Perfect for use as a training tool, use a pull-and-RELEASE action, so that your pull turns the dog from the direction he’s going, towards you. Immediately, as he is redirected, release the pull, so the lead is slack. We have found that this tool works best with a 2’ or 4’ lead.
Use vocal praise when the dog looks at you with slack in the lead, reinforced if you wish, with a treat. Use a very small piece of some high-value food like cheese, hot dog, freeze-dried liver, whatever he loves, as long as its small. Your dog pulls you, you pull to redirect the dog, releasing the tension as soon as the dog has turned towards you, at which point you make sure he knows you think that’s the greatest thing he’s ever done. Be consistent in the redirect and use lots of praise.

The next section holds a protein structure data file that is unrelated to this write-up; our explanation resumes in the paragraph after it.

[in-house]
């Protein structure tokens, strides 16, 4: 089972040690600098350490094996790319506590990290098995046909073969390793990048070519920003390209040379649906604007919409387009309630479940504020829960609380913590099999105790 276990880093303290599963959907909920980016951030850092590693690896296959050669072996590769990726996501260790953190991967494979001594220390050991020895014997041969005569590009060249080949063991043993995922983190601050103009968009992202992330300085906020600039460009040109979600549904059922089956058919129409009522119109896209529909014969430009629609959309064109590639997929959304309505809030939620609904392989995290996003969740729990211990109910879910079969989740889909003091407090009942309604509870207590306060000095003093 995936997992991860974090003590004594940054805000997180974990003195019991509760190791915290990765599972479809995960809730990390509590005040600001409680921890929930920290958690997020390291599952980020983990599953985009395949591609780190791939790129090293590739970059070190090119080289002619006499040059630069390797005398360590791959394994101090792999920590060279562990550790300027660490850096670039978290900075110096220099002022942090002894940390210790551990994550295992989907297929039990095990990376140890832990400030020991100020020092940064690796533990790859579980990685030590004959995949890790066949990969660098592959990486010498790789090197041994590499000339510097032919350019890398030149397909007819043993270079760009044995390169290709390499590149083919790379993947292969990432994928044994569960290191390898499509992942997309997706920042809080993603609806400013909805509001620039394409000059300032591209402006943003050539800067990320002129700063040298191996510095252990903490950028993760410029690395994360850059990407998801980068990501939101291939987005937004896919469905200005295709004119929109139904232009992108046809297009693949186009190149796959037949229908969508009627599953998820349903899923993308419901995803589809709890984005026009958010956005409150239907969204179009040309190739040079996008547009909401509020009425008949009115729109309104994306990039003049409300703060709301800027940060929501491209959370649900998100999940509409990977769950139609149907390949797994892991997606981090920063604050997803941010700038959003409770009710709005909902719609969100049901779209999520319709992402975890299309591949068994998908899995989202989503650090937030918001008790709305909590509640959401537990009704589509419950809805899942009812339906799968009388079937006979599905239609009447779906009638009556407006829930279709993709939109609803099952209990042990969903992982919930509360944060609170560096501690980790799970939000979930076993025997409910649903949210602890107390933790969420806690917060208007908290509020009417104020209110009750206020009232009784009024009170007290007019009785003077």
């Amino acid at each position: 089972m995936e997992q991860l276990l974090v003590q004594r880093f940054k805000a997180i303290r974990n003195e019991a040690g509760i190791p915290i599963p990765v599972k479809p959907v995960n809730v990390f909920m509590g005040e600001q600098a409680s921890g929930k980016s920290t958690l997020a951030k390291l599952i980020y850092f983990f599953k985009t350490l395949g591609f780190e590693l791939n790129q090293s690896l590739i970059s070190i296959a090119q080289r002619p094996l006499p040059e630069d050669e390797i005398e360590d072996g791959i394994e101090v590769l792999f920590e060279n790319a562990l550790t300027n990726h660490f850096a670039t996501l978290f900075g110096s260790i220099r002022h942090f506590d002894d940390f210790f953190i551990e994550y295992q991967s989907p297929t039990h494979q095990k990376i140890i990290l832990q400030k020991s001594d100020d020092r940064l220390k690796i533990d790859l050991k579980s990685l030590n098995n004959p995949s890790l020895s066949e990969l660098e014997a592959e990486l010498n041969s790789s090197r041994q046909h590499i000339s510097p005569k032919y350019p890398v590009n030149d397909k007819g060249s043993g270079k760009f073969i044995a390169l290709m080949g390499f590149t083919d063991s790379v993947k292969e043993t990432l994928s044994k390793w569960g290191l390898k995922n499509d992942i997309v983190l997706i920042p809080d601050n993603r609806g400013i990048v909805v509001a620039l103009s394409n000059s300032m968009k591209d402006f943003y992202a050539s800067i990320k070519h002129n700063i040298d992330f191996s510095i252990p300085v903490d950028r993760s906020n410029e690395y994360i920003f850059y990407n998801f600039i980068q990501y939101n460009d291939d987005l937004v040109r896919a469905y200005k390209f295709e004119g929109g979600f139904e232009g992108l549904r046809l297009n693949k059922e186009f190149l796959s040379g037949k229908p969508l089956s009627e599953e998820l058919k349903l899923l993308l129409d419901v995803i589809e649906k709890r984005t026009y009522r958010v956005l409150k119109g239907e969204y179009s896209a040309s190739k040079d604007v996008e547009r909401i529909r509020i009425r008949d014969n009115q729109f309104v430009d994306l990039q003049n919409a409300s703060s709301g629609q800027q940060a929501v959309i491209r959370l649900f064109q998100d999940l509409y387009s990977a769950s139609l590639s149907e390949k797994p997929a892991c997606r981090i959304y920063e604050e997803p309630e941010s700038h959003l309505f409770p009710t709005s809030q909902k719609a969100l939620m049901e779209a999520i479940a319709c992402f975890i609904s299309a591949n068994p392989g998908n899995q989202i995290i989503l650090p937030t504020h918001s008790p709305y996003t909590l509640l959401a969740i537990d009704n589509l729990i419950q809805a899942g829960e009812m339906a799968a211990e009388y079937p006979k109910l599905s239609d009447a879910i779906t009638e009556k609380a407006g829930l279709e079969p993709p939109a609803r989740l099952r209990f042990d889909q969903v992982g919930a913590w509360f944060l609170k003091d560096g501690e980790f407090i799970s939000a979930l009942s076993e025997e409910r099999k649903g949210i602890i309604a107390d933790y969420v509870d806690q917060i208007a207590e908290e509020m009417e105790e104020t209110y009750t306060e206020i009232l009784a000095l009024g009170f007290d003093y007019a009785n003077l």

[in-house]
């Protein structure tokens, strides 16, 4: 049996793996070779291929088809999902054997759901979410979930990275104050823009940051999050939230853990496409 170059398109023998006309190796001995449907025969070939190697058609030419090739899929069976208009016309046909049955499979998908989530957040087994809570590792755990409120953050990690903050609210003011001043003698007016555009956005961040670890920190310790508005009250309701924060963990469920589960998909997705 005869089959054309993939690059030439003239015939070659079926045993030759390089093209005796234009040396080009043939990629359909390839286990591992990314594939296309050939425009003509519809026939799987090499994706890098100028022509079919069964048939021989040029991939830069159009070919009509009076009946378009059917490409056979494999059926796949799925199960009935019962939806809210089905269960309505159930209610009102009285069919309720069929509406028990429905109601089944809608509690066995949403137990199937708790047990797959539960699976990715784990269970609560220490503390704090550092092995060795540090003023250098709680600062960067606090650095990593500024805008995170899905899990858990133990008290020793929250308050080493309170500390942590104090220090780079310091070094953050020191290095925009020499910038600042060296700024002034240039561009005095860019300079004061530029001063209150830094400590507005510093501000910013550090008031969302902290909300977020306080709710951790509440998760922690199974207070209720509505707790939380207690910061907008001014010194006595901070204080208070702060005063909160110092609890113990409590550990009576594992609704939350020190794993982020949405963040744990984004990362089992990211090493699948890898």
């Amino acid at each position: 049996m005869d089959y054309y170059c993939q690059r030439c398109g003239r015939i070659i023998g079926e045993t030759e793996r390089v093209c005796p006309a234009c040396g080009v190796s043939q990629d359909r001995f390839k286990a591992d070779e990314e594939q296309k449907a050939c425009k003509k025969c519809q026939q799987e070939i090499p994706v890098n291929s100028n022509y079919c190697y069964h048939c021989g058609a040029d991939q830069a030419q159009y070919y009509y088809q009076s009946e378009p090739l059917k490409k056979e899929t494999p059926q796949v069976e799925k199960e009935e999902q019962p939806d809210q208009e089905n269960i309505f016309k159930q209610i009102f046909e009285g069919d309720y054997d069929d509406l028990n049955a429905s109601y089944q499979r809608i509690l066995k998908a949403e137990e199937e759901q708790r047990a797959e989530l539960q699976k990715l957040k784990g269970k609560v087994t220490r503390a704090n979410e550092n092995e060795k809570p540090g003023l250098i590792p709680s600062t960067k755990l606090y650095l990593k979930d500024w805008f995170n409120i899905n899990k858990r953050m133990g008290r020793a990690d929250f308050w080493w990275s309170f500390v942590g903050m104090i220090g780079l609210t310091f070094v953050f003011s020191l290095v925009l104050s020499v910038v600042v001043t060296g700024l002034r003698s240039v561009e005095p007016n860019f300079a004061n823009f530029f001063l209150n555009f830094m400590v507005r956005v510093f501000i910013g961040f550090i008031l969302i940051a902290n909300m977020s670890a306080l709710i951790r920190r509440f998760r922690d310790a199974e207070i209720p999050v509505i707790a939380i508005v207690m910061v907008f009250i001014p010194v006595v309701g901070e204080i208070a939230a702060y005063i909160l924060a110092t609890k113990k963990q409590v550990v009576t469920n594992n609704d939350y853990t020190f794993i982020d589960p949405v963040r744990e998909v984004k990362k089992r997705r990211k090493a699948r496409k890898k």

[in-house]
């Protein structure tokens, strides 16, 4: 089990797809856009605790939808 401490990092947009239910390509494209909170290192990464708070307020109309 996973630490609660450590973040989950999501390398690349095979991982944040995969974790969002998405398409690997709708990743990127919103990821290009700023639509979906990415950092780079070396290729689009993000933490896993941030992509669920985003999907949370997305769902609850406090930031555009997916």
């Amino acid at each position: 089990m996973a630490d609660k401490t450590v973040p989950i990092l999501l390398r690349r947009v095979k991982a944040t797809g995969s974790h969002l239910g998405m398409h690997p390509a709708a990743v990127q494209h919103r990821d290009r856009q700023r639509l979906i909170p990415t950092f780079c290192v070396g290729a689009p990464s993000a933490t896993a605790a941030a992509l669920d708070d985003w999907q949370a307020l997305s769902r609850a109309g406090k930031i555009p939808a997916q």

The No-Pull harness does not keep the dog from pulling. It helps you convey that pulling is much less rewarding than not pulling. You should see some improvement pretty quickly. The time it takes to change a behavior greatly depends on how consistent you are. Well-exercised dogs learn faster than dogs with too much pent-up energy, but all dogs can learn to walk politely.
For very ‘reactive’ dogs, try practicing in the house where there are fewer distractions. Also, changing direction frequently keeps the dog thinking about you. Praise him for keeping up.
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